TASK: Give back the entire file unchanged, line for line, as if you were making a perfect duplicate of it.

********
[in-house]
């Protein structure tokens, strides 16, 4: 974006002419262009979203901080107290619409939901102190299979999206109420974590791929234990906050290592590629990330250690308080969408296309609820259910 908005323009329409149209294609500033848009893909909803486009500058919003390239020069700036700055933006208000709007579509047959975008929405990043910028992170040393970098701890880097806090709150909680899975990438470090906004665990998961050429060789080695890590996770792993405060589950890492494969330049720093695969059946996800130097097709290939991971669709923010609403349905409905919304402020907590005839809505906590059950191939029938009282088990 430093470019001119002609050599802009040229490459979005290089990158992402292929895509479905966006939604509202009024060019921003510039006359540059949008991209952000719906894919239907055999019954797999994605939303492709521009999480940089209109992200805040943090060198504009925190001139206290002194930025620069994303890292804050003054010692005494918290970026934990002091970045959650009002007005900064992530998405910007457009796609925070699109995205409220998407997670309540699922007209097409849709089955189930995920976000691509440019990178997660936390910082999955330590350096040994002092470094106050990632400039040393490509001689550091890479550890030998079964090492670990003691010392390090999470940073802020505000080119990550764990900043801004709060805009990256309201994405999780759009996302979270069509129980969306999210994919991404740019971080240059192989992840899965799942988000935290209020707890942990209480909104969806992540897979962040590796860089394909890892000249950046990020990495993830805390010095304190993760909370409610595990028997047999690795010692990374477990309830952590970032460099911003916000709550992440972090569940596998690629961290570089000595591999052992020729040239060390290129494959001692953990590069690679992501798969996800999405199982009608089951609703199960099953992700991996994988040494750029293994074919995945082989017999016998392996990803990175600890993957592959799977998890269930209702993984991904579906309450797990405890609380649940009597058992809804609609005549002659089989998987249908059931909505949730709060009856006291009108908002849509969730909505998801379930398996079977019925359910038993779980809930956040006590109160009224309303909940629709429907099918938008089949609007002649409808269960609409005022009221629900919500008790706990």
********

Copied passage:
[in-house]
């Protein structure tokens, strides 16, 4: 974006002419262009979203901080107290619409939901102190299979999206109420974590791929234990906050290592590629990330250690308080969408296309609820259910 908005323009329409149209294609500033848009893909909803486009500058919003390239020069700036700055933006208000709007579509047959975008929405990043910028992170040393970098701890880097806090709150909680899975990438470090906004665990998961050429060789080695890590996770792993405060589950890492494969330049720093695969059946996800130097097709290939991971669709923010609403349905409905919304402020907590005839809505906590059950191939029938009282088990 430093470019001119002609050599802009040229490459979005290089990158992402292929895509479905966006939604509202009024060019921003510039006359540059949008991209952000719906894919239907055999019954797999994605939303492709521009999480940089209109992200805040943090060198504009925190001139206290002194930025620069994303890292804050003054010692005494918290970026934990002091970045959650009002007005900064992530998405910007457009796609925070699109995205409220998407997670309540699922007209097409849709089955189930995920976000691509440019990178997660936390910082999955330590350096040994002092470094106050990632400039040393490509001689550091890479550890030998079964090492670990003691010392390090999470940073802020505000080119990550764990900043801004709060805009990256309201994405999780759009996302979270069509129980969306999210994919991404740019971080240059192989992840899965799942988000935290209020707890942990209480909104969806992540897979962040590796860089394909890892000249950046990020990495993830805390010095304190993760909370409610595990028997047999690795010692990374477990309830952590970032460099911003916000709550992440972090569940596998690629961290570089000595591999052992020729040239060390290129494959001692953990590069690679992501798969996800999405199982009608089951609703199960099953992700991996994988040494750029293994074919995945082989017999016998392996990803990175600890993957592959799977998890269930209702993984991904579906309450797990405890609380649940009597058992809804609609005549002659089989998987249908059931909505949730709060009856006291009108908002849509969730909505998801379930398996079977019925359910038993779980809930956040006590109160009224309303909940629709429907099918938008089949609007002649409808269960609409005022009221629900919500008790706990």